Bristol’s been in the spotlight in recent years for it’s growing urban food and growing movement – and heading into 2015 as Europe’s Green Capital it’s not hard to see why there’s over 40 community growing projects within the city – self-sufficiency is top of the agenda.
There’s large initiatives like The Severn Project, a large urban salad farm and social enterprise, Feed Bristol and Edible Futures, community growing schemes, and Incredible Edible, a grassroots movement encouraging everyone to grow food in urban spares. By the growing success of these projects, Bristol is on it’s way towards feeding itself.
There’s a big problem, however. Or rather, lots of small ones. With stings.
There are 250 species of bee in the UK, and only 25 of these are native. The entire population has dropped nearly 50% over the past 20 years, and dwindling numbers of these insects, along with other pollinators, has a tremendous negative effect on British crop yields.
Professor Jane Memmott from the University of Bristol is asking for everyone to recognise the importance of bees and pollinators. Since 2011, Jane and her academic team at the Urban Pollinators Project have been heading up research into insect pollinators in urban habitats and they’ve come up with some fascinating results.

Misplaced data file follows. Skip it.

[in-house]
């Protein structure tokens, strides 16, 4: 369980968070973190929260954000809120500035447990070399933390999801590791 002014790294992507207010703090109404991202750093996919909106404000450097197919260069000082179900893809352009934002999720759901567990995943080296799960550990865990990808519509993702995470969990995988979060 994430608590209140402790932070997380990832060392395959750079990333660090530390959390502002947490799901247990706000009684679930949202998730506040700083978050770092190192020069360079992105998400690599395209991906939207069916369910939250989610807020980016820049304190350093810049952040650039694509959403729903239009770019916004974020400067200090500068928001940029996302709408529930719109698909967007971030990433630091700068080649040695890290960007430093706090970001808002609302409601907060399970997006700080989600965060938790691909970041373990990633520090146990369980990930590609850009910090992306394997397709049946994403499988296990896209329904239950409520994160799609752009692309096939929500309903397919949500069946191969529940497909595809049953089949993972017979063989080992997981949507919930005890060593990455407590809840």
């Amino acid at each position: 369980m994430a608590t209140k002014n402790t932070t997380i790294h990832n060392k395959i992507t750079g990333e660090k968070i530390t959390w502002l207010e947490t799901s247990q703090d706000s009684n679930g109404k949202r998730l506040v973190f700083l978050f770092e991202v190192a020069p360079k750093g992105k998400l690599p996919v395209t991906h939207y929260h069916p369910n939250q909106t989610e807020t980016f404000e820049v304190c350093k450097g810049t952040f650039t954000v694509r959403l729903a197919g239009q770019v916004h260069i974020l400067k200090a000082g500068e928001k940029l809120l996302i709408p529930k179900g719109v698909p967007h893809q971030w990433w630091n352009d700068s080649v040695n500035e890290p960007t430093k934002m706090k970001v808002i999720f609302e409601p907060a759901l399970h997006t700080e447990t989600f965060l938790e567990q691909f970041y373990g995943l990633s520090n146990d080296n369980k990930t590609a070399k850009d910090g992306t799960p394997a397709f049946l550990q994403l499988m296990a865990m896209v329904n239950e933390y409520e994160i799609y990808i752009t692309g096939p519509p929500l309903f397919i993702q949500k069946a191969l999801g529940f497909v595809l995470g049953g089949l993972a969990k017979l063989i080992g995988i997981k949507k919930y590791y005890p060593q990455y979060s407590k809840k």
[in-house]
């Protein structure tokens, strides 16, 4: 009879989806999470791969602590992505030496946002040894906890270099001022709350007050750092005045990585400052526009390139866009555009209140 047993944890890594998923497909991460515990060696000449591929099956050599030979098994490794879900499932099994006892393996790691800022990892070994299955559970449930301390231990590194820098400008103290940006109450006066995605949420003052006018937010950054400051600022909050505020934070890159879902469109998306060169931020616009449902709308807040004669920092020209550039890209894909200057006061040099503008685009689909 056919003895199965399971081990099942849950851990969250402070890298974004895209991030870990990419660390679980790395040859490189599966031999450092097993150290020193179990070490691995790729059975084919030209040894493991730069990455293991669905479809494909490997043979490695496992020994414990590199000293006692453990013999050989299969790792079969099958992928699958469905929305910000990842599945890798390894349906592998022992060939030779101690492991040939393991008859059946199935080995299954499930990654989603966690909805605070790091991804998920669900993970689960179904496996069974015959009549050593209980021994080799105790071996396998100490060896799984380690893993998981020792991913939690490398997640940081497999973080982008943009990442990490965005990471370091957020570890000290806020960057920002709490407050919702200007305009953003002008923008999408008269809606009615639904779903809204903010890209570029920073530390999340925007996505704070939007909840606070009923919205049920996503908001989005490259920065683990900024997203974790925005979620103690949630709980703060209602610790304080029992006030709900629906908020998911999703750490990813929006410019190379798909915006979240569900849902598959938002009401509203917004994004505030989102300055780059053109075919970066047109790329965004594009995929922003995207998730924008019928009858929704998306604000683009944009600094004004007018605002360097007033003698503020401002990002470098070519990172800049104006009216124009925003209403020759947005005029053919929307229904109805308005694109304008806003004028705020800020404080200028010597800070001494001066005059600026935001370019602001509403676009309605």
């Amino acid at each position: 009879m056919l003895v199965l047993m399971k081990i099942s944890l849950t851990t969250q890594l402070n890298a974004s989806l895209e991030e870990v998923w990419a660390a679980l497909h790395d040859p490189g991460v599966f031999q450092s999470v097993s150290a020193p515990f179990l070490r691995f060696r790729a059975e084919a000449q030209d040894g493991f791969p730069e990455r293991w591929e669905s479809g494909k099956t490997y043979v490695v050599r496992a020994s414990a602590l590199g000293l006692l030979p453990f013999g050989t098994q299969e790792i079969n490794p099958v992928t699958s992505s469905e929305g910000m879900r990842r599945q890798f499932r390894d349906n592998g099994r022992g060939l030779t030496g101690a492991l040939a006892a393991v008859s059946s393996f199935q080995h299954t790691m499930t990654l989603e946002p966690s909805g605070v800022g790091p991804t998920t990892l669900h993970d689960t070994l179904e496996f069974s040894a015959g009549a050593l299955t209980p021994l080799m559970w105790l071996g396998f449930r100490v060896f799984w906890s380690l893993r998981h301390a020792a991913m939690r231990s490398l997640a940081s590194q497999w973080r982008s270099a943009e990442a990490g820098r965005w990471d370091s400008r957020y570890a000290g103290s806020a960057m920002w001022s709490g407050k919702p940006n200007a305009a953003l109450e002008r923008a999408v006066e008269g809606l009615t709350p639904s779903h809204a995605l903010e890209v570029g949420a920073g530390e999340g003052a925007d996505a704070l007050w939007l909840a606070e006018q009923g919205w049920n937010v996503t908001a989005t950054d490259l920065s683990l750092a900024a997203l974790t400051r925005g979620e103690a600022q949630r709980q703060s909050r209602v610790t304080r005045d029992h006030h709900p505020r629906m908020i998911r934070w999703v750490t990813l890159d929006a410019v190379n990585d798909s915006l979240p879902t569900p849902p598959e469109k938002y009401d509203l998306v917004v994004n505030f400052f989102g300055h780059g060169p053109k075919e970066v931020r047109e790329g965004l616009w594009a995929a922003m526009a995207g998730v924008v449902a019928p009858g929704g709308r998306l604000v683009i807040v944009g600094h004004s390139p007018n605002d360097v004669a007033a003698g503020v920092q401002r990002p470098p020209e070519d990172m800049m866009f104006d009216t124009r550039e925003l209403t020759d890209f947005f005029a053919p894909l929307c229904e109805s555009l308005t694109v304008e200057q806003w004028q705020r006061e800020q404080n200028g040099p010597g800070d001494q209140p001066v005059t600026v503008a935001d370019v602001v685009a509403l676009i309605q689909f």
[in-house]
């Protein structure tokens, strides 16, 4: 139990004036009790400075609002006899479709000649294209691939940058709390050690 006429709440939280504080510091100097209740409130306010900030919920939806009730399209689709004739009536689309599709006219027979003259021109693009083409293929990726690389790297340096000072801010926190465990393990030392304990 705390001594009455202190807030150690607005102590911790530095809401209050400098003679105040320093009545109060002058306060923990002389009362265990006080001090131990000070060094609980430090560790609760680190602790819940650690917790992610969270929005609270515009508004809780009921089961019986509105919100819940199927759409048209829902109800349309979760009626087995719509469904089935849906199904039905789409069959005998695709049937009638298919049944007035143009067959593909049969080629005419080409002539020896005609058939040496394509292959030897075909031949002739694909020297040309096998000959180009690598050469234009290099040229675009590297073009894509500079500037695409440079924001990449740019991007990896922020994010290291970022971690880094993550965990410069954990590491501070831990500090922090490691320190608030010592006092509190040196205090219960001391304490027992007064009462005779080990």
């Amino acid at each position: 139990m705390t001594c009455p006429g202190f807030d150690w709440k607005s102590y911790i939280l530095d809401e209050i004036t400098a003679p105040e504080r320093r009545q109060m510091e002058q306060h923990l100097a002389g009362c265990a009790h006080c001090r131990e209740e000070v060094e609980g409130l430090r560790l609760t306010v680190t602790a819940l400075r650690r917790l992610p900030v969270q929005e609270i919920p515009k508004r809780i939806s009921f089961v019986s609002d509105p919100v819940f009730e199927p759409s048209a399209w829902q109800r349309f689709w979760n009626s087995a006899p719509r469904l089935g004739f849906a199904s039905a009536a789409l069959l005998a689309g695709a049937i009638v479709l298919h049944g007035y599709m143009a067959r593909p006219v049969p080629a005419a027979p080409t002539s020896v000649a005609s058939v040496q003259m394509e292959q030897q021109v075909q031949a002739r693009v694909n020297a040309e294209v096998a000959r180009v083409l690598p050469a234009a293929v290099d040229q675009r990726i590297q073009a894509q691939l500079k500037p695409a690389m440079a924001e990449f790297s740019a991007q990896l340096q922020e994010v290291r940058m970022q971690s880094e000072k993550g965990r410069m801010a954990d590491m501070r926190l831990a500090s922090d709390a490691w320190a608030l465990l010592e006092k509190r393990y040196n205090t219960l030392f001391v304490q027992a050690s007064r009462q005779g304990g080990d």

Bumbles and solitary bees, hoverflies, butterflies and moths – our native pollinators – are in decline because their natural habitats, wildflower meadows and wild countryside fields, have been destroyed. Despite this bleak situation, there’s still hope. It seems the bee has been urbanised, taken to foraging for food in city gardens, allotments and parks.
The message is clear: wildlife can prosper in urban environments. No matter where we live we are part of this ecosystem. That said, if we’re going to increase yields of British crops, and push farming into cities, we’re going to have consider these critters and the huge part they play in plant growth and reproduction.
There’s lots we townies can do. Green-fingered or not, we can plant English Lavender, Fuschias, Great MasterWorts and Buddleia in our gardens, car parks, allotments and pathways. Though you’re itching to weed, try to leave dandelions, daisies, thistles and buttercups. To pollinators, they’re the bees knees!
How to help save bees